The Rise of Hacktivism [Infographic]By: Jonathan Fisher - March 28, 2012
Depending on who’s telling the story, propagators of today’s cyber attacks are usually labelled either cybercriminals or hacktivists. It’s easy to spot the difference in connotations here; the first is a nefarious, mysterious, generally bad term, while the second lends a more human, heroic, or at the very least admirably rebellious light to the attacks. A lot of hackers out lurking on the web really are black hat criminals and nihilists, looking to steal your credit card data or cause general interweb mayhem, but since its early days hacking has always been a morally ambiguous activity. Most early hackers were playful computer nerds — interested in how systems worked and stimulated by the challenge of gaining access to places they shouldn’t — and many hackers today still fall into this group. But between the nefarious and the curious lies a growing gray area among the hacking community.
While technically still a form of cybercrime, hacktivism — the breaching of digital security systems, usually accompanied by the breaking of anti-hacking laws, as a form of political protest — is largely crime in the way that other forms of civil disobedience is a crime. Proponents of the activity claim that they’re following the tradition of thinkers like Thoreau, Gandhi, and Martin Luther King Jr, only they’re playing out their disobedience on today’s most relevant political stage (the Internet). Of course, some actual participants in hacktivism shy away from allegations too pure intentions. Sure, they deface corporate websites with manifestos, track down and assail child porn rings, and leak sensitive information in the name of transparency, but hacktivists are also in it for the lulz (laughs, pranks), and sometimes even for free pr0n (porn). When asked why it chose to break into porn site Digital Playground, hacking group @Th3 Consortium (an affiliate of the Anonymous movement) tweeted: “We are pirates, what did you expect?” Still morally ambiguous, but increasingly used as a form of legitimate dissent, hacktivism is a burgeoning online activity.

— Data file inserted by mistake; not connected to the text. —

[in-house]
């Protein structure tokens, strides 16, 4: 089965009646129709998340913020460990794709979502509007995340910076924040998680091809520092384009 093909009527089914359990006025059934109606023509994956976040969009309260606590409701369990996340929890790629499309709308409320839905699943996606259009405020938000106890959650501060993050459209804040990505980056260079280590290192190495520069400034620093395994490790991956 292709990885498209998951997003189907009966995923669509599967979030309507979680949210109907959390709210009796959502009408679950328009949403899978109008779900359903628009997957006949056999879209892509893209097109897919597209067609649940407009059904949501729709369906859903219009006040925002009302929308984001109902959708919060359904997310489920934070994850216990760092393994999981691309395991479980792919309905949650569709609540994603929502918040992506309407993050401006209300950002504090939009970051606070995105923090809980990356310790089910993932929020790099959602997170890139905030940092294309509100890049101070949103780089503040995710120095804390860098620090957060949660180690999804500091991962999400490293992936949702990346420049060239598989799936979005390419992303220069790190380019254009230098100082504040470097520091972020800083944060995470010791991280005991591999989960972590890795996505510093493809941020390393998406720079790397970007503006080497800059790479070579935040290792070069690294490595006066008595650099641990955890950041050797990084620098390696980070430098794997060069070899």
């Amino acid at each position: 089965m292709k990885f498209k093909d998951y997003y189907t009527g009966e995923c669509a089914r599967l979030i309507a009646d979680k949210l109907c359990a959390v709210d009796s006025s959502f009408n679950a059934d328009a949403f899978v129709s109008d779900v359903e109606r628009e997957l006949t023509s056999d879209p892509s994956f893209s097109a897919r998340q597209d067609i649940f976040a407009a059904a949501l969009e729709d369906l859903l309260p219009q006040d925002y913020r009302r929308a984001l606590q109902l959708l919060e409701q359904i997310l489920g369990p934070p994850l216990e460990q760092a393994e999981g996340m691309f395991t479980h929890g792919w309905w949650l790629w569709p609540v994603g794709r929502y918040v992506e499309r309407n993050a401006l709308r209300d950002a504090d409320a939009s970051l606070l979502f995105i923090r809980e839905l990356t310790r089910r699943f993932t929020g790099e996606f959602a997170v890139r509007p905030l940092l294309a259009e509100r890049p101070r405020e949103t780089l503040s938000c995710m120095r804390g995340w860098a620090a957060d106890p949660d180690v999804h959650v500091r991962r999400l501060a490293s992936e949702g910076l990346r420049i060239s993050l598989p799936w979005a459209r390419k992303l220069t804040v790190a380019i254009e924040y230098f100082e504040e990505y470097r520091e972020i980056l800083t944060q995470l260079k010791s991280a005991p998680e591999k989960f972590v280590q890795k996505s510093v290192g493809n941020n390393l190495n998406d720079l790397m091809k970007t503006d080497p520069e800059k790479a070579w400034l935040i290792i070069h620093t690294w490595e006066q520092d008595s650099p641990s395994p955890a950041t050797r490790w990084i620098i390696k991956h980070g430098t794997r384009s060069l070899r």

If you want a quick rundown of the rise of and principles behind hacktivism, check out the infographic below, which comes to you graciously via Frugal Dad.
I enjoyed infographic’s mention of the first overtly political attack, the “WANK Worm,” by Australian hackers Electron and Phoenix. Launched in 1989 over the DECnet and affecting NASA and the U.S. Department of Energy, the worm was playful in nature, tricking employees into thinking their files were being deleted. The line “You talk of times of peace for all, and then prepare for war,” found under the worm’s logo, is from the Midnight Oil song Blossom and Blood.
One thing that surprises me is the stats on the top 5 countries hackers reside in. First of all, should I be proud of the rebellious-to-criminal nature and technical prowess of my compatriots, who (according to this infographic) make up two-thirds of all hackers? Second, I’m surprised not to see Russia in the top 5, given the country’s reputation as a hacker’s haven. Finally, how do you get data like this? Is it based on reported crimes, tracing anonymous attacks back to their source, or the number of arrests? Moreover, does it count major attacks, every instance of computer fraud, or every script kiddie on the Web? Given the secretive nature of cyber attacks, I’d take these figures at best as approximations, and at worst with several grains of salt. And, of course, data about cybercrime is constantly in flux.
All told, this is a well-done infographic that gives you a concise and fairly accurate rundown of the state and nature of hacking — and especially hacktivism — today. Frugal Dad suggests that to “avoid getting caught in the crossfire of the virtual wars,” you “stay alert online and report phishing scams and sites that compromise personal information.” To that I’ll add: keep your antivirus software up-to-date, think twice before downloading freeware and attachments, and minimize the amount of personal information you post to the Web.
Of course, if you really want to protect yourself, learn to code, run Linux, and trust no one.